But here’s the rub: we already understand that the animals we live with are not humans, yet we still tend to anthropomorphize them (and it is socially acceptable to do so). There’s a certain alchemy in pet ownership—we live with an animal, learn to appreciate its distinct quirks, and eventually it becomes much more than an animal to us. No one tells us how to feel about a pet; perhaps we fall in love immediately, or a bond forms over time. The same may apply to non-sentient pets. Though they cannot think for themselves, they still cast a spell over us—a bewitchment we have enabled through our constant attention to them.
We wonder why millions of people devote time and energy to pets that only exist in cyberspace, but we still don’t fully understand why people keep live pets in the first place. Though some pets are “functional” (i.e., herding dogs on a farm), urban pets are a losing economic prospect. And yet, Americans take on more and more pets every year. One theory suggests that dogs’ and cats’ large eyes and heads resemble human babies, tapping into our drive to care for others, and possibly stimulating the release of oxytocin. According to Edward O. Wilson, pet keeping is a natural phenomenon for humans, possibly related to our inherent love of nature—what he terms “biophilia.”
But does “biophilia” extend to our love of the unreal—seemingly the very opposite of nature? Consider how we selectively breed traits into dogs to make them appear more appealing to humans, such as the furrowing of the brow. A furrowed brow lifts the face and makes the eyes appear larger, like those of an infant. Hence, we manipulate nature through breeding, which resembles software revision in a virtual pet.
If keeping a live animal connects us to our animalistic roots, then perhaps taking a robotic or cyberpet signals the melding of the virtual, mechanical and natural. Cyberpets allow our virtual imaginations to become equally real and meaningful by affecting us socially, and, likewise, robotic pets represent the ultimate achievement of human ingenuity. When we look into the eyes of a live dog, we connect with nature, and when we look into the eyes of a robotic dog, we see ourselves in nature.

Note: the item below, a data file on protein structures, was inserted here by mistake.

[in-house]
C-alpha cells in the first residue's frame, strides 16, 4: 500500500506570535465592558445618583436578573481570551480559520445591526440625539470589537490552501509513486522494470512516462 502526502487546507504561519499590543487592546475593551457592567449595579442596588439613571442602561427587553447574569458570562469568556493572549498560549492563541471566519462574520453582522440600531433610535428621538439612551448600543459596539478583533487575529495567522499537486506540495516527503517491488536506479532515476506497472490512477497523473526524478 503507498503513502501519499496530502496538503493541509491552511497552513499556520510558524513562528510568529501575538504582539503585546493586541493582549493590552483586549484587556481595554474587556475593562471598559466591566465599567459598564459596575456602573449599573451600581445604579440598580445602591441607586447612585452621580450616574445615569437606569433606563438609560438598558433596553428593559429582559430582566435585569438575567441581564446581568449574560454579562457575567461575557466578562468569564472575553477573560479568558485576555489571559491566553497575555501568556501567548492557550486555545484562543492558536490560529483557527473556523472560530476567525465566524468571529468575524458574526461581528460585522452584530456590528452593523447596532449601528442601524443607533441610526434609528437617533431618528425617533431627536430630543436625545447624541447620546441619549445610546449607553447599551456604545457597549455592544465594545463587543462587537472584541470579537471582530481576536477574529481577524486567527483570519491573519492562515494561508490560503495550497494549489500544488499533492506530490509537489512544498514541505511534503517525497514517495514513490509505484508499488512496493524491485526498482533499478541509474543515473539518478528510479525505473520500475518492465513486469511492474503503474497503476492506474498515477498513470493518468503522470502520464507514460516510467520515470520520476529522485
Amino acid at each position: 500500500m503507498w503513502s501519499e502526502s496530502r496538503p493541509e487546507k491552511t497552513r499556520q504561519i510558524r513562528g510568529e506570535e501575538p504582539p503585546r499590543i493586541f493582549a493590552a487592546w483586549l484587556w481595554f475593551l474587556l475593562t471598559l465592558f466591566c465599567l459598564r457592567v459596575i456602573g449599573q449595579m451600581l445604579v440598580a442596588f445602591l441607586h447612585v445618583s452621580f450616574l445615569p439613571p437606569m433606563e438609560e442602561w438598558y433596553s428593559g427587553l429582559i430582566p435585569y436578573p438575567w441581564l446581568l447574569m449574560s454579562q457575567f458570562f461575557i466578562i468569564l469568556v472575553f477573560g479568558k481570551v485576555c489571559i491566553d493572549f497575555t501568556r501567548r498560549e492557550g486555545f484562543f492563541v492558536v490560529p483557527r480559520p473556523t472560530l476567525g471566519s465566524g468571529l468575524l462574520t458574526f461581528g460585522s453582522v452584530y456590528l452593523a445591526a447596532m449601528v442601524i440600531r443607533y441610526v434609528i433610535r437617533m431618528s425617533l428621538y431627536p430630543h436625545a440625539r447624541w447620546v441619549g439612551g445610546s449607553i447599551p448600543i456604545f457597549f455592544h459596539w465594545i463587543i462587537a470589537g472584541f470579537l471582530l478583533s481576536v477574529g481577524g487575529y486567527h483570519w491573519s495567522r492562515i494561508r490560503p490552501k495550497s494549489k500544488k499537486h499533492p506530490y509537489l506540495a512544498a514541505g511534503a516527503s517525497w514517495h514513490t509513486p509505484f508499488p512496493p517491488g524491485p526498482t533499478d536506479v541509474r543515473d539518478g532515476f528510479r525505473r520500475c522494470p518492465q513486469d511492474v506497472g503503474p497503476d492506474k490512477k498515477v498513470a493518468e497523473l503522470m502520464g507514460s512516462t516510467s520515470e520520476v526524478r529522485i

Oxford Dictionaries.com. https://en.oxforddictionaries.com/definition/pet. Accessed 9/10/2018.
 Wrye, Jen. “Beyond Pets: Exploring Relational Perspectives of Petness.” Canadian Journal of Sociology/Cahiers Canadiens de Sociologie 34/4, 2009, 1043.
 Wrye, 1037.
 Wrye, 1059.
 Bloch, Linda-Renée and Dafna Lemish. “Disposable love: The rise and fall of a virtual pet.” New Media and Society 1(3), 1999, 284.
 Wrye, 1048.
 Kahn, Peter, Batya Friedman, Deanne Perez-Granados and Nathan Freier. “Robotic Pets in the Lives of Preschool Children.” Interaction Studies 7(3), 2006, 424.
 Macdonald, G. Jeffrey. “If you kick a robotic dog, is it wrong?” The Christian Science Monitor. 2/5/2004. https://www.csmonitor.com/2004/0205/p18s01-stct.html. Accessed 9/2/2018.
 Qtd. in Macdonald.
 It still remains unclear whether this syndrome actually causes further violence. See Carnagey N. L., Anderson C. A., Bushman B. J. “The effect of video game violence on physiological desensitization to real-life violence.” J. Exp. Soc. Psychol. 43, 2007, 489–496. 10.1007/s10964-014-0202-z
 Qtd. in MacDonald.
 Wrye notes that “nonliving pets are either unnoticed or dismissed as inferior and trivial,” 1034.
 For example, see Hacking, Ian. Social Construction of What? Cambridge, MA: Harvard University Press, 1999.
 Nagasawa M, Mitsui S, Shiori E, Ohtani N, Sakuma Y, Onaka T, et al. Oxytocin-gaze positive loop and the coevolution of human-dog bonds. Science 348, 2015, 333–6. doi:10.1126/science.1261022
 Biophilia is definied as “the urge to affiliate with other forms of life.” Biophilia. Cambridge: Harvard University Press, 1984, 416.